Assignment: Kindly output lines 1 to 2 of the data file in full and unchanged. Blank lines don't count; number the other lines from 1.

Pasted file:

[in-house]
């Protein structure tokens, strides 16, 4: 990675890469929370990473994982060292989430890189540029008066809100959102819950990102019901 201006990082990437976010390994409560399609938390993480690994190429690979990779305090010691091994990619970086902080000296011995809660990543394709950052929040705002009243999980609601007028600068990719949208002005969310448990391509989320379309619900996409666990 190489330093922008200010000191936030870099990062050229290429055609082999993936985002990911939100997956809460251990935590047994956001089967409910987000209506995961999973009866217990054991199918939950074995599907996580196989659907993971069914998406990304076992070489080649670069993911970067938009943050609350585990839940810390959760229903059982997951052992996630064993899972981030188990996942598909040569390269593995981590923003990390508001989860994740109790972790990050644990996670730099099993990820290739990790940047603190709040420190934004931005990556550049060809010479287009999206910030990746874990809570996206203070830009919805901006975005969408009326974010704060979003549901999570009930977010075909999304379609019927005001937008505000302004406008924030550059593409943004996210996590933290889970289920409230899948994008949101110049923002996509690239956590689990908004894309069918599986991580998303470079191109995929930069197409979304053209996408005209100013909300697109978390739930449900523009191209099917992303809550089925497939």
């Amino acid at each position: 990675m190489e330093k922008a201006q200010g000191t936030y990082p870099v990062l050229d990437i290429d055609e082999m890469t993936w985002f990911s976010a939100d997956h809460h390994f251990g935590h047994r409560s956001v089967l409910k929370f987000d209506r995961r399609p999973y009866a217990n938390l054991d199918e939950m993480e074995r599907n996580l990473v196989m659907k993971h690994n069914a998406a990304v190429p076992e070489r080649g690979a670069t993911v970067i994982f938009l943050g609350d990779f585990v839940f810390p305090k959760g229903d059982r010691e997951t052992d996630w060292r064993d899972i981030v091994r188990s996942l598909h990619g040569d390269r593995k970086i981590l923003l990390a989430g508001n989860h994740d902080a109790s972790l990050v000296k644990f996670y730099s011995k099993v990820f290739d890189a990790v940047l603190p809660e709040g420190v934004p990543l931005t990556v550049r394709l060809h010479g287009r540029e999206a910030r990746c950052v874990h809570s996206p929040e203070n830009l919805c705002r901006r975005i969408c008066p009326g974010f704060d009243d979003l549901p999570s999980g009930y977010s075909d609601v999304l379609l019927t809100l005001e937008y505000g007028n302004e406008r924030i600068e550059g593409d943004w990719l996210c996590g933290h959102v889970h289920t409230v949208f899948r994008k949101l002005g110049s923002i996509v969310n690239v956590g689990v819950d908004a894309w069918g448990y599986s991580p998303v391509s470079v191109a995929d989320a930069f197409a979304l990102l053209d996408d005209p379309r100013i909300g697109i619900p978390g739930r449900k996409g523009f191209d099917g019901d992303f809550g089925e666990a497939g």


[in-house]
């Protein structure tokens, strides 16, 4: 990675890469929370990473994982060292989430890189540029008066809100959102819950990102019901 201006990082990437976010390994409560399609938390993480690994190429690979990779305090010691091994990619970086902080000296011995809660990543394709950052929040705002009243999980609601007028600068990719949208002005969310448990391509989320379309619900996409666990 190489330093922008200010000191936030870099990062050229290429055609082999993936985002990911939100997956809460251990935590047994956001089967409910987000209506995961999973009866217990054991199918939950074995599907996580196989659907993971069914998406990304076992070489080649670069993911970067938009943050609350585990839940810390959760229903059982997951052992996630064993899972981030188990996942598909040569390269593995981590923003990390508001989860994740109790972790990050644990996670730099099993990820290739990790940047603190709040420190934004931005990556550049060809010479287009999206910030990746874990809570996206203070830009919805901006975005969408009326974010704060979003549901999570009930977010075909999304379609019927005001937008505000302004406008924030550059593409943004996210996590933290889970289920409230899948994008949101110049923002996509690239956590689990908004894309069918599986991580998303470079191109995929930069197409979304053209996408005209100013909300697109978390739930449900523009191209099917992303809550089925497939």